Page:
Signed,
    Frustrated caregiver. 
    Helene

      
       Website 
       Twitter 
     






  • 16.  RE: 'Diagnostic overshadowing'

    Posted 01-18-2021 19:48
    Is interesting. Where are we going?

    I have always thought that the way airline pilots are trained has something for us.

    Here is a link to how aan airline pilot is trained.




  • 17.  RE: 'Diagnostic overshadowing'

    Posted 01-18-2021 19:55
    This is such an intersting important discussion.

    For some reason I have thought that diagnostic training could use aspects of the way airline pilots are trained.

    Herre is a a link tow airline pilots are trained.




  • 18.  RE: 'Diagnostic overshadowing'

    Posted 01-18-2021 20:22
    This Is so interesting. Where are we going with education in diagnoses?

    I have always thought that the way airline pilots are trained has something for us. We could take some of their successes and transfer it to us.

    Here is a link to the training of an airline pilot.

    https://thepointsguy.com/2015/10/insider-series-how-are-major-airlines-pilots-trained/

    Somehow I thought that the repetitiveness of flight simulators would be good for the average resident and it would be a step forward I said to myself 

    I seem to recall some flight flight simulator research being talked about in medicine a few years ago, but I have not read anything recently. Why has the use of such help disappeared? What were the problems?

    We are told that the number of errors in diagnosis is rising with more patients dying. And in contrast, globally the number of planes crashing has dramatically decreased in the last 70 years. Why is this?

    I could be wrong, but have often felt that physicians in clinical practice do not ask enough questions of their colleagues and even themselves and also often reluctant to answer questions. Does this needs to be fully understood. Is this related to errors in diagnosis?

    Robert Bell M.D. 





  • 19.  RE: 'Diagnostic overshadowing'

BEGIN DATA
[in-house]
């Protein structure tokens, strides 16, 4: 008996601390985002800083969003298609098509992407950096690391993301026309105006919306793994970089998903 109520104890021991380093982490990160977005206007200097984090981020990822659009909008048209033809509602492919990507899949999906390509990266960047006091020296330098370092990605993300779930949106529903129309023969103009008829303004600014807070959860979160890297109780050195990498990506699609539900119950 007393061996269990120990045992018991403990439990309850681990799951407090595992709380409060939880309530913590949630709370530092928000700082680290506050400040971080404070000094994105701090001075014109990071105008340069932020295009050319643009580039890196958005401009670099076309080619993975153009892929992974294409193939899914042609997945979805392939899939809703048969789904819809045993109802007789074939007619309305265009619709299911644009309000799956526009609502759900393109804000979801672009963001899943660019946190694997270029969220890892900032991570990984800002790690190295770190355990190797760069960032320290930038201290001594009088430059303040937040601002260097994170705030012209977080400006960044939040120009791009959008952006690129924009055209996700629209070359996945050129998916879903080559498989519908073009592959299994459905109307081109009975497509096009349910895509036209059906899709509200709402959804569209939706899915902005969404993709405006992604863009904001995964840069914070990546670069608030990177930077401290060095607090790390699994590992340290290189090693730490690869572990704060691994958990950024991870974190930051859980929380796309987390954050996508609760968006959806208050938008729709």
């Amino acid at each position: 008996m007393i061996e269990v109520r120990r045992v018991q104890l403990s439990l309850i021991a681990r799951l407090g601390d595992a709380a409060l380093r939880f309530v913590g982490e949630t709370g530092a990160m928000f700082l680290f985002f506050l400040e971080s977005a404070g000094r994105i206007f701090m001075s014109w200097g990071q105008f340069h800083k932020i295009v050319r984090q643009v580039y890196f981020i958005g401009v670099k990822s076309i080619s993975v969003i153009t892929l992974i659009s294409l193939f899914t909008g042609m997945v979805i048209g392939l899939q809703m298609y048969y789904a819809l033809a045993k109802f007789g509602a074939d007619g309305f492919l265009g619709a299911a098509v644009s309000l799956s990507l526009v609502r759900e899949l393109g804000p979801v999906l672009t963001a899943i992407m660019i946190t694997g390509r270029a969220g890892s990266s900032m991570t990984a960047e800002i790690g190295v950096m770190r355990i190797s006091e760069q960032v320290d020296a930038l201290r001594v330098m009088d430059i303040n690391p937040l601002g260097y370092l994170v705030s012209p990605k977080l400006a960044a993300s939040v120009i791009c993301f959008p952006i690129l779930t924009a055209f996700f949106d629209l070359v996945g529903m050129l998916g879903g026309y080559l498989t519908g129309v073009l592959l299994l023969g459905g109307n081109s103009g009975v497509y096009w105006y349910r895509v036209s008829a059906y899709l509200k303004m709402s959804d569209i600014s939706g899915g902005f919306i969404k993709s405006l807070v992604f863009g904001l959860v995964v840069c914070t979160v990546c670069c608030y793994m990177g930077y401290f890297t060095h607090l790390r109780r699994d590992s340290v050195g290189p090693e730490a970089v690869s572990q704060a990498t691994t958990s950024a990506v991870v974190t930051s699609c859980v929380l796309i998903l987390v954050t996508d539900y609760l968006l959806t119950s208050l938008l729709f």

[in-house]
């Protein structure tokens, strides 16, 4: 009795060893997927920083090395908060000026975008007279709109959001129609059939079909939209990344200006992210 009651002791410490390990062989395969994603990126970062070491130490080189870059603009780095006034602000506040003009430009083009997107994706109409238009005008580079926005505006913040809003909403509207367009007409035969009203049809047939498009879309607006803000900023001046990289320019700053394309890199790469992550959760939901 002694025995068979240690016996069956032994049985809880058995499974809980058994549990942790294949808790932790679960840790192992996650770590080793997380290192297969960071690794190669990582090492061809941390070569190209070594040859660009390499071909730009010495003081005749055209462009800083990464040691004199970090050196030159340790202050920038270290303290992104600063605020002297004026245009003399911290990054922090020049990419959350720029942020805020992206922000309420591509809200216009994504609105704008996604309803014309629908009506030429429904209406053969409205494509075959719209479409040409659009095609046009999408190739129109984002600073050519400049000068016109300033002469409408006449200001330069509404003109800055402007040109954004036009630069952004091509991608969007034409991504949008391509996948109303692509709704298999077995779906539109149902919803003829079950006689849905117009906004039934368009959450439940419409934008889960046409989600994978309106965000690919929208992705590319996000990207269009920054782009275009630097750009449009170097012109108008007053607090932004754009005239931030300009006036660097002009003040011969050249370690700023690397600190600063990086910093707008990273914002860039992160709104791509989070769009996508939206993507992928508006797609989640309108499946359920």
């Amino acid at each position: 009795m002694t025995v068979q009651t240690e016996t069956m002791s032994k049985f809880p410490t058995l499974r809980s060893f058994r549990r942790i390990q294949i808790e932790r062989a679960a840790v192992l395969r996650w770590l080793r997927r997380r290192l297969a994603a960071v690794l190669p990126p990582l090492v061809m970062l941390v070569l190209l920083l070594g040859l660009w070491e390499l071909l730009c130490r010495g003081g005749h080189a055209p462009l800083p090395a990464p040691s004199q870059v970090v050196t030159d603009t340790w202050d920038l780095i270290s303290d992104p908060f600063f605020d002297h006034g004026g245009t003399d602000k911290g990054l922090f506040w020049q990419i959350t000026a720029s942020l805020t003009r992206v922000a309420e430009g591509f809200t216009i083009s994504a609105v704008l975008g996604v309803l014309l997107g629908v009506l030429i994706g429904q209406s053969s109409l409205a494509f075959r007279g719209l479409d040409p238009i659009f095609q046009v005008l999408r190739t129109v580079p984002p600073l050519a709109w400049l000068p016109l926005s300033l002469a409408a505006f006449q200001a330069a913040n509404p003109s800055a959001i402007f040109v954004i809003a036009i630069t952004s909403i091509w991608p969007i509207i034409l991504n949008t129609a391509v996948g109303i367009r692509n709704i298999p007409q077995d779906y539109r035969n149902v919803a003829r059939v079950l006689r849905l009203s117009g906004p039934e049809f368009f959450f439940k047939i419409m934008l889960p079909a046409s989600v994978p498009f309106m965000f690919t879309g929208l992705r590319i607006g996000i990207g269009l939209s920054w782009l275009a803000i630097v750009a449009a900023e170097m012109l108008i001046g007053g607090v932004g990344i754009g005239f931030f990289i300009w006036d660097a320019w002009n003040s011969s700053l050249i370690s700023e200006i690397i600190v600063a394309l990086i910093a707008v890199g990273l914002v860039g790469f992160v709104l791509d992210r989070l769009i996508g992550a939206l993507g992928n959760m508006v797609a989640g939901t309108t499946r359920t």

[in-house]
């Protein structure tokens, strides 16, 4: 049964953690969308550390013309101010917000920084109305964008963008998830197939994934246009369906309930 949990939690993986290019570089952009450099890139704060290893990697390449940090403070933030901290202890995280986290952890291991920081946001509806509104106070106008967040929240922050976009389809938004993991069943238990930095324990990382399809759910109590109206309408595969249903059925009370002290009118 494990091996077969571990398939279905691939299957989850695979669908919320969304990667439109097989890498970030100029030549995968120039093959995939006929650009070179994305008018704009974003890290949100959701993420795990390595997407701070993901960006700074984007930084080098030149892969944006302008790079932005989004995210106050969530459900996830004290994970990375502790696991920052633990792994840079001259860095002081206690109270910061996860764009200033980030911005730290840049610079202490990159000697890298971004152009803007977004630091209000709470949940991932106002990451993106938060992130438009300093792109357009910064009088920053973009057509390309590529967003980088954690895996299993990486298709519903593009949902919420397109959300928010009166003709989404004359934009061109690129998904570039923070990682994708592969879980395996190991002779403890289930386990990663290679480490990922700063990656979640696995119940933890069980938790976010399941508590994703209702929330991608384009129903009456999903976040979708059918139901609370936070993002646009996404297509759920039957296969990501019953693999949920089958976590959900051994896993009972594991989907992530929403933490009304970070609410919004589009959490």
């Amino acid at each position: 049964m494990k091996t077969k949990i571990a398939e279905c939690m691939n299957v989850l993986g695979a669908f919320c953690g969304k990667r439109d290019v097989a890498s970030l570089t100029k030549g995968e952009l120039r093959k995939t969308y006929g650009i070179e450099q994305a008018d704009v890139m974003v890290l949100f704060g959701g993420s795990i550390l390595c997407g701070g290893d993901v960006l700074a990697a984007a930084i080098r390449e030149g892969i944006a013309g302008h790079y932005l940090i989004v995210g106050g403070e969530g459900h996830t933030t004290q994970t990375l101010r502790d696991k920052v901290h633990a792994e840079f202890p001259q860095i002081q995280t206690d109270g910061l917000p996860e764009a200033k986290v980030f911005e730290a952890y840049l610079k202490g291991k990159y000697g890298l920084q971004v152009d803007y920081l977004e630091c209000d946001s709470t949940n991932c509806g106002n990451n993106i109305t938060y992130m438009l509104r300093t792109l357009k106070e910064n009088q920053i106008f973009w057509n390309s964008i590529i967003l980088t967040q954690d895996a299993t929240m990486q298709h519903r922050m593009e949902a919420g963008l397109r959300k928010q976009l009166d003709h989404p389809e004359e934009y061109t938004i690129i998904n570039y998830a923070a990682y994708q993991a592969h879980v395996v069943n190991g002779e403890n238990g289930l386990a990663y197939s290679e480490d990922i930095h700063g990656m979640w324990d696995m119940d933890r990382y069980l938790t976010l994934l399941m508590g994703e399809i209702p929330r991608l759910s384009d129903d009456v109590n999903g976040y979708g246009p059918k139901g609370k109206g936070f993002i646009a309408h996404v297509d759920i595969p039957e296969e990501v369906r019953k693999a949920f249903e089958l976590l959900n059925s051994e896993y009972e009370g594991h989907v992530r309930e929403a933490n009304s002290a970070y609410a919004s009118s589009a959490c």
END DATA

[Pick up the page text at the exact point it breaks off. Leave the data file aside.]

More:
Posted 01-19-2021 00:34
    Everyone agrees that the error was bad. We need to discuss: 
    (1.) how the doctors were intellectually seduced into making the error, and
    (2.) how to prevent others from being seduced into making the same mistake in the future. 
    We need to understand the seduction before we can prevent it. 

    What I have read suggests that there were three key facts in front of the doctors:
    (A.) the patient's complaint of pain, 
    (B.) normal MRI, and
    (C.) the patient's bipolar diagnosis.
    The providers were seduced into the conclusion that his mental illness explained the patient's complaint of pain. 

    Many reasoning errors could have contributed. But how were the providers intellectually seduced? 

    Here is a factor that seems to me to be "seductive" about the conclusion that the mental illness explained the patient's complaint of pain. That explanation is consistent the three key facts:
    - the normal MRI, 
    - the complaint of pain, and
    - the longstanding diagnosis of bipolar disease. 
    We have all seen other errors rely on this pattern of reasoning: a theory that offers a simple explanation of the key facts can be the cause. 

    The problem with this error is far greater than the fact that the patient's history of mental illness. Certainly, that prior diagnosis is an important factor. 

    What bothers me the most is that the medical evaluation is minimal. Only one step in the evaluation appears to have been done: an MRI was performed. We need to do better than arriving at conclusions after the one step. Did anyone consider causes of leg pain that were not visible on an MRI? Was the ER doctor aware of other causes? Was the psychiatrist aware of other causes? What other causes of leg pain did the doctors consider? The available information suggests that no other causes were considered. Did the doctors really think that all physical causes of leg pain are visible on MRIs? How could any ER doctor think that? 

    I agree that the patient's history of mental illness contributed to the diagnostic error. Several additional serious mistakes contributed.  We should be looking at all of them. We need to ask: "What is seductive (right) about the doctor's reasoning?" 

    We should be making a list of ALL the things that can be done to prevent doctors from being seduced into similar errors in the future. If we limit this to one, we may not make much progress quickly. 


    Lee Tilson





  • 20.  RE: 'Diagnostic overshadowing'

    Posted 01-19-2021 13:14

    The points that have been raised here are very good. I want to add another aspect of the diagnostic reasoning process, and that is the over-reliance on advanced testing especially imaging. If a diagnosis is uncertain or the clinician is somewhat lazy or not diligent, an MRI or CAT scan is ordered and if this is negative then the patient is deemed free of disease. In my experience of review of many charts, I have seen too many situations where a patient presents with a complaint of a certain body area, an imaging study is ordered of that area, and this is relied upon to make the diagnosis. As is well known not all pathology. is evident on these scans. I have talked to radiologists and they have expressed concerns that they have become the definitive diagnostic clinician of the patient. A broad differential and use of a proper History and Physical are basic but still vital in our age of technology.